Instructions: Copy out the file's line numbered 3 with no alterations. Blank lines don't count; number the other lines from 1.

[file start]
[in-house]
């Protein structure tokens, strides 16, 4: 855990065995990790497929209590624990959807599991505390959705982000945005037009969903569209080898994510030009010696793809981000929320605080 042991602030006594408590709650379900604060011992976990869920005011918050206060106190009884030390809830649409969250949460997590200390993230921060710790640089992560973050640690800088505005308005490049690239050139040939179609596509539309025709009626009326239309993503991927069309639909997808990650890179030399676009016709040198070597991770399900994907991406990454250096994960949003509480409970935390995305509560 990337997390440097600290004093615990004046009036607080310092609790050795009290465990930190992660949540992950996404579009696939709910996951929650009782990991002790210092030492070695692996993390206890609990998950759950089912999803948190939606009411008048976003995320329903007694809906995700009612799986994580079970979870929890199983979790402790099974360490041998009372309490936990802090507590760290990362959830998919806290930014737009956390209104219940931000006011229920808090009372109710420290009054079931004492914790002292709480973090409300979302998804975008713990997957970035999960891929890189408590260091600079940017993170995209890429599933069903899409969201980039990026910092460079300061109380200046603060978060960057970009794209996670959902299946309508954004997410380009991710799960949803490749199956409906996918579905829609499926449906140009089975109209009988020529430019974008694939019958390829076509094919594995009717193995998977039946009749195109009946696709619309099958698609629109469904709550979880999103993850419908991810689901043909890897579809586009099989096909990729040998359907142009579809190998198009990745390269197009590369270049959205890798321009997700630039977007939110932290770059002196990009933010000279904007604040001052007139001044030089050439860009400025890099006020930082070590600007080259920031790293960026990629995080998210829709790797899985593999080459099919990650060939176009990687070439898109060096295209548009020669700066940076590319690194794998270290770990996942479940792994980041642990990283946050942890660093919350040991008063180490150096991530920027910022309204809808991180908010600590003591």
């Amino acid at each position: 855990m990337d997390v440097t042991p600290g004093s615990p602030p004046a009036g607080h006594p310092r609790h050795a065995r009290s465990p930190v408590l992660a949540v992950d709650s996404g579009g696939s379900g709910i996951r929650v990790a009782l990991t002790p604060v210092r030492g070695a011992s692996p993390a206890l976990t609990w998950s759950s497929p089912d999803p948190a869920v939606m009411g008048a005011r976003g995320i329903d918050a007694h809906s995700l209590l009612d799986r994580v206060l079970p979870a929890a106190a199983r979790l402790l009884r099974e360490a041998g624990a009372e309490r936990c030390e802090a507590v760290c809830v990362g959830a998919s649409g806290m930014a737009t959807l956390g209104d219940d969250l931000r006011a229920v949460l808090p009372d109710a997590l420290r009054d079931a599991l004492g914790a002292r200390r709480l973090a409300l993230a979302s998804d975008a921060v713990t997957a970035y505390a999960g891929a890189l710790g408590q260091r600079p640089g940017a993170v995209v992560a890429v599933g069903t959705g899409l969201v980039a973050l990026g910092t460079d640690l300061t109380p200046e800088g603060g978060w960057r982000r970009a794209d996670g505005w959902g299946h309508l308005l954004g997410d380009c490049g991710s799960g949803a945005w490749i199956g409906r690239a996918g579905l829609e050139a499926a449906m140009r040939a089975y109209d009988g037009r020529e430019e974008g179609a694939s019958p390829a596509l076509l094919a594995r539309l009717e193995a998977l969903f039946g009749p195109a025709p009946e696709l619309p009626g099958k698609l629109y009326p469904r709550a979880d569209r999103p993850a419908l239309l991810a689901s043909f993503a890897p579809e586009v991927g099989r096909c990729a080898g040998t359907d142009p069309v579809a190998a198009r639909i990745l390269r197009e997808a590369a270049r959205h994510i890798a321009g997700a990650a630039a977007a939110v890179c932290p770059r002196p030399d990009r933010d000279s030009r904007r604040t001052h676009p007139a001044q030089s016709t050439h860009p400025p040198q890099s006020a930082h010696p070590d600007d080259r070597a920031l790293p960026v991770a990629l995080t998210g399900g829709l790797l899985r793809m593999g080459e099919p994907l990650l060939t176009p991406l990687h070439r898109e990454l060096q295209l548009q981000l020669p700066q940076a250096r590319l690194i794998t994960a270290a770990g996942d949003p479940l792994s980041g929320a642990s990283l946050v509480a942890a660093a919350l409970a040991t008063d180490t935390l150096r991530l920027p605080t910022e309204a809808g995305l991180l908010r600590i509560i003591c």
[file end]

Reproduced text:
């Amino acid at each position: 855990m990337d997390v440097t042991p600290g004093s615990p602030p004046a009036g607080h006594p310092r609790h050795a065995r009290s465990p930190v408590l992660a949540v992950d709650s996404g579009g696939s379900g709910i996951r929650v990790a009782l990991t002790p604060v210092r030492g070695a011992s692996p993390a206890l976990t609990w998950s759950s497929p089912d999803p948190a869920v939606m009411g008048a005011r976003g995320i329903d918050a007694h809906s995700l209590l009612d799986r994580v206060l079970p979870a929890a106190a199983r979790l402790l009884r099974e360490a041998g624990a009372e309490r936990c030390e802090a507590v760290c809830v990362g959830a998919s649409g806290m930014a737009t959807l956390g209104d219940d969250l931000r006011a229920v949460l808090p009372d109710a997590l420290r009054d079931a599991l004492g914790a002292r200390r709480l973090a409300l993230a979302s998804d975008a921060v713990t997957a970035y505390a999960g891929a890189l710790g408590q260091r600079p640089g940017a993170v995209v992560a890429v599933g069903t959705g899409l969201v980039a973050l990026g910092t460079d640690l300061t109380p200046e800088g603060g978060w960057r982000r970009a794209d996670g505005w959902g299946h309508l308005l954004g997410d380009c490049g991710s799960g949803a945005w490749i199956g409906r690239a996918g579905l829609e050139a499926a449906m140009r040939a089975y109209d009988g037009r020529e430019e974008g179609a694939s019958p390829a596509l076509l094919a594995r539309l009717e193995a998977l969903f039946g009749p195109a025709p009946e696709l619309p009626g099958k698609l629109y009326p469904r709550a979880d569209r999103p993850a419908l239309l991810a689901s043909f993503a890897p579809e586009v991927g099989r096909c990729a080898g040998t359907d142009p069309v579809a190998a198009r639909i990745l390269r197009e997808a590369a270049r959205h994510i890798a321009g997700a990650a630039a977007a939110v890179c932290p770059r002196p030399d990009r933010d000279s030009r904007r604040t001052h676009p007139a001044q030089s016709t050439h860009p400025p040198q890099s006020a930082h010696p070590d600007d080259r070597a920031l790293p960026v991770a990629l995080t998210g399900g829709l790797l899985r793809m593999g080459e099919p994907l990650l060939t176009p991406l990687h070439r898109e990454l060096q295209l548009q981000l020669p700066q940076a250096r590319l690194i794998t994960a270290a770990g996942d949003p479940l792994s980041g929320a642990s990283l946050v509480a942890a660093a919350l409970a040991t008063d180490t935390l150096r991530l920027p605080t910022e309204a809808g995305l991180l908010r600590i509560i003591c």